Norwegian Air experienced a 13 percent increase in passengers in July 2018, reaffirming their new foothold in the transatlantic market.
The low-cost Scandinavian airline Norwegian Air has had a record-breaking July 2018, clocking up a 13 percent increase in passengers from July 2017. The airline is said to have carried 3.8 million passengers in July alone, with a load factor of 93 percent.
"We have been through a long period of strong growth and going forward we will reap what we have sown for the benefit of our customers, staff and shareholders," said Norwegian CEO Bjorn Kjos.
Throughout the last year, the airline has continued to add to its transatlantic service from Ireland adding new routes, extra flights and transforming the options available for those looking to travel between the US and Ireland. In July they also reported a net profit of NOK 300 million ($366 million) for the second quarter of 2018, which was aided by a dip in fuel costs.
As Norwegian continue to grow, International Airlines Group (IAG), which owns transatlantic rivals Aer Lingus, British Airways, Iberia, Vueling and Level, is now looking to secure a takeover deal with the Scandinavians, giving the airline a year for a definite deal.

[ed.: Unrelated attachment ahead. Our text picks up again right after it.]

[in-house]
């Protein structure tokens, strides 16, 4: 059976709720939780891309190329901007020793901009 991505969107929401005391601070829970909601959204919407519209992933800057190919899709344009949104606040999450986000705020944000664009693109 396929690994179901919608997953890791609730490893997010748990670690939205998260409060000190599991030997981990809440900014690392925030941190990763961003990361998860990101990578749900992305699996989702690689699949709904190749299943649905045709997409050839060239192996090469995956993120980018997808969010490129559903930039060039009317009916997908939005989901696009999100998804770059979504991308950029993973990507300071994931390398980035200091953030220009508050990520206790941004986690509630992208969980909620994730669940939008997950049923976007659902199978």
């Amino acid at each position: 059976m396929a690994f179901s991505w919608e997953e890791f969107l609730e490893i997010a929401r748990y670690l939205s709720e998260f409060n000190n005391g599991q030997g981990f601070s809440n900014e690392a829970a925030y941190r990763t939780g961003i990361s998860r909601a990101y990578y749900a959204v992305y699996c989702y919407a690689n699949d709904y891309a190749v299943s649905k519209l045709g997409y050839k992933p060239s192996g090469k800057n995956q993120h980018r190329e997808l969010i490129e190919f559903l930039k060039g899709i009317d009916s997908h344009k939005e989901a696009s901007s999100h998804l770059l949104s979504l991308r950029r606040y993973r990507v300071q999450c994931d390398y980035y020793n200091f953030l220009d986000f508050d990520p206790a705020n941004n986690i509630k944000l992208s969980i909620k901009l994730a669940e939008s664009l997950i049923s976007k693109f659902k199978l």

Having purchased a 4.6 percent stake in Norwegian earlier in 2018, IAG is now hoping to make an outright bid for the budget carrier.
"There's no immediate hurry. But this time next year, if we haven't acquired Norwegian, we won't be holding those shares," IAG boss Willie Walsh told the Irish Independent.
"If we're not acquiring it, we're not interested in being a shareholder. We'll wait and see what happens, but it's not a big issue on our agenda."
Walsh had previously stated that Norwegian’s low-cost fares were unsustainable. In February 2017 as the first fares with Norwegian from Ireland to the US were sold, he argued: I’ve always said we’ll compete with Norwegian. The difference between Norwegian and us is we’re profitable.
“The fares that they’ve launched are clearly just designed to get some headline media coverage. They’re not sustainable.”
Aer Lingus itself came under the control of IAG in 2015 when it experienced an immediate spike in profits.
Walsh’s comments on the sustainability of Norwegian’s fares were echoed by Ryanair chief Michael O’Leary, who denied claims that he also attempted to court the airline in May 2018.
“We have not made an approach to Norwegian and we have no interest. Our CEO has repeatedly said we believe (Norwegian Air Shuttle) will go bust as oil rises to $80 a barrel and we don’t catch falling knives,” a spokesperson for Ryanair said.
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